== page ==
The COVID-19 news keeps getting worse for Smithfield Foods. The pork company announced April 15 the closing of two more plants, while the Centers for Disease Control arrived at its shuttered Sioux Falls, S.D., facility as infections there hit 518.
Smithfield’s CEO warned there could be pork shortages as a result of the closings of his plants and those of other meat processors.
A team from the Centers of Disease Control and Prevention arrived in Sioux Falls to help with the Smithfield Foods coronavirus hotspot. In addition to the 518 Smithfield employees who have tested positive, 126 non-employees of the town became infected when they came into contact with an employee of the meat processor, according to the South Dakota Dept. of Health.
The 644 cases in the small city “makes it the largest cluster in the country, according to tracking by the New York Times” -- as reported by the Sioux Falls Argus Leader. “The previous top cluster was 585 cases aboard the USS Theodore Roosevelt in Guam.”
Smithfield will close its Cudahy, Wis., and Martin City, Mo., facilities this week. The Cudahy dry sausage and bacon plant will shutter for two weeks. Part of the reason for closing the Martin City plant, which employs over 400 people and produces spiral and smoked hams, is because it receives raw material from the Sioux Falls facility, which is closed indefinitely. “Without these raw materials, the facility cannot continue to run,” the company said.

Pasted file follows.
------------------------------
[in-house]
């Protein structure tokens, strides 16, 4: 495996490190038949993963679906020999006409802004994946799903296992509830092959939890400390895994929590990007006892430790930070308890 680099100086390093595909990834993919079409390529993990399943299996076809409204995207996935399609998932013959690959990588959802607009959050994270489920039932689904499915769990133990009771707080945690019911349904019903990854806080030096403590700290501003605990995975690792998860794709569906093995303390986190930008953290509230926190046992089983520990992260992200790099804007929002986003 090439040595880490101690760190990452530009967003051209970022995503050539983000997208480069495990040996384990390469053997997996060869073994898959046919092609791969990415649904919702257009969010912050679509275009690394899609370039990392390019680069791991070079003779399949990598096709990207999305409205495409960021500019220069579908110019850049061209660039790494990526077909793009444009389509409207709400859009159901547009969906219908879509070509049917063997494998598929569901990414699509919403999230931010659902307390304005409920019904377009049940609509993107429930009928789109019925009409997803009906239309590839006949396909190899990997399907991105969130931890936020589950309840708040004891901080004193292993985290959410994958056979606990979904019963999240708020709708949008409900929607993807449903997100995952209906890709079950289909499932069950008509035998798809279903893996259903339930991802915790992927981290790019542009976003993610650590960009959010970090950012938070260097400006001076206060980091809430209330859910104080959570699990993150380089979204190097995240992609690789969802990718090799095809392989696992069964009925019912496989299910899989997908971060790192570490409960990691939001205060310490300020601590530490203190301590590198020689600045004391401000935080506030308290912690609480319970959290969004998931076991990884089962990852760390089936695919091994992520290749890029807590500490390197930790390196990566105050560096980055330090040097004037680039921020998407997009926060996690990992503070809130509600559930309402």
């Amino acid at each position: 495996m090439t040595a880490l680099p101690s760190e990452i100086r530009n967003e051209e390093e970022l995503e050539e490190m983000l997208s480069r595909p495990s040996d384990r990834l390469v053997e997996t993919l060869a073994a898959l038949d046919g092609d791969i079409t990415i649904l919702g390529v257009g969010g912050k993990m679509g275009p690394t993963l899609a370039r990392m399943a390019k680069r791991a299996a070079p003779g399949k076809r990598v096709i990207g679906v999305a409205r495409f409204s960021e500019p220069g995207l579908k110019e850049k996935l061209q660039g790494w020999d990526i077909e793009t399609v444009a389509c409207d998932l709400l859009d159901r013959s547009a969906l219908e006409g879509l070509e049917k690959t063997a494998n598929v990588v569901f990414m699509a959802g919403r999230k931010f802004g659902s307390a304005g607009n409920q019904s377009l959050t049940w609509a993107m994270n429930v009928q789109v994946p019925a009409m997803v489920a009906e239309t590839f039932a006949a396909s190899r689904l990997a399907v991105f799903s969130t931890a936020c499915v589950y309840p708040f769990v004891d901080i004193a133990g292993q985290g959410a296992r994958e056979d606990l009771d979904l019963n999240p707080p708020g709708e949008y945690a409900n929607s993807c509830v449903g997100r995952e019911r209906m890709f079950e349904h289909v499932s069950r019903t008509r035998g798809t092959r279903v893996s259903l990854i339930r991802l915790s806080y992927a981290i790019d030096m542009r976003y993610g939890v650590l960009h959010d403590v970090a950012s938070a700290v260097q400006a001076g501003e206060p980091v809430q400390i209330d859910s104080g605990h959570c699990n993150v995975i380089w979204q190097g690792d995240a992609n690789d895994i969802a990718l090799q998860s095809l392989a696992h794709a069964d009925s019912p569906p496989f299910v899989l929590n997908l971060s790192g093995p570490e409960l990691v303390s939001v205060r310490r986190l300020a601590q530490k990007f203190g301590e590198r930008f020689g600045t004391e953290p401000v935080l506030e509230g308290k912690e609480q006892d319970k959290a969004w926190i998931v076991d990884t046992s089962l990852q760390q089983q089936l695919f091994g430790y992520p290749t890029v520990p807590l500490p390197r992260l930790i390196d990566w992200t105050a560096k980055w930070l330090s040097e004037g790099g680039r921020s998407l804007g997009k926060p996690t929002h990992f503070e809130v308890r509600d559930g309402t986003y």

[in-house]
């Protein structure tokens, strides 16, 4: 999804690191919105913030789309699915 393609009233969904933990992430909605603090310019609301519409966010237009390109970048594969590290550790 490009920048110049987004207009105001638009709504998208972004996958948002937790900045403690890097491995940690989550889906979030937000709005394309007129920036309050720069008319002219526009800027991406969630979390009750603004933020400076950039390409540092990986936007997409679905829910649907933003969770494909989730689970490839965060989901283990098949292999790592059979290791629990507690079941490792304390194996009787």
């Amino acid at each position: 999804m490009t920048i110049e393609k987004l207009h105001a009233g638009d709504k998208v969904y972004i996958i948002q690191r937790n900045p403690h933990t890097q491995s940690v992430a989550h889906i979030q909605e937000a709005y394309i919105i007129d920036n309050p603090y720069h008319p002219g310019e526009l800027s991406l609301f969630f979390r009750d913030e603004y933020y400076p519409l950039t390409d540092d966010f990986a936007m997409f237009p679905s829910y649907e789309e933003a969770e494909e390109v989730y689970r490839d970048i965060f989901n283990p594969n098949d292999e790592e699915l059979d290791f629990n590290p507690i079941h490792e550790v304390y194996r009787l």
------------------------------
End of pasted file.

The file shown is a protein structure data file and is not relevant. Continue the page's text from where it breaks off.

The Cudahy and Martin City facilities also are located near urban areas in which community spread of COVID-19 has been prevalent. A small number of employees at both plants have tested positive for COVID-19. “Employees will be paid for the next two weeks, during which time essential personnel will repeat the rigorous deep cleaning and sanitization that have been ongoing at the facilities.”
With Sioux Falls being one of the largest pork plants in the country, “The closure of this facility, combined with a growing list of other protein plants that have shuttered across our industry, is pushing our country perilously close to the edge in terms of our meat supply,” said Kenneth Sullivan, Smithfield’s president/CEO.
“It is impossible to keep our grocery stores stocked if our plants are not running,” he continued. “These facility closures will also have severe, perhaps disastrous, repercussions for many in the supply chain, first and foremost our nation’s livestock farmers. These farmers have nowhere to send their animals.”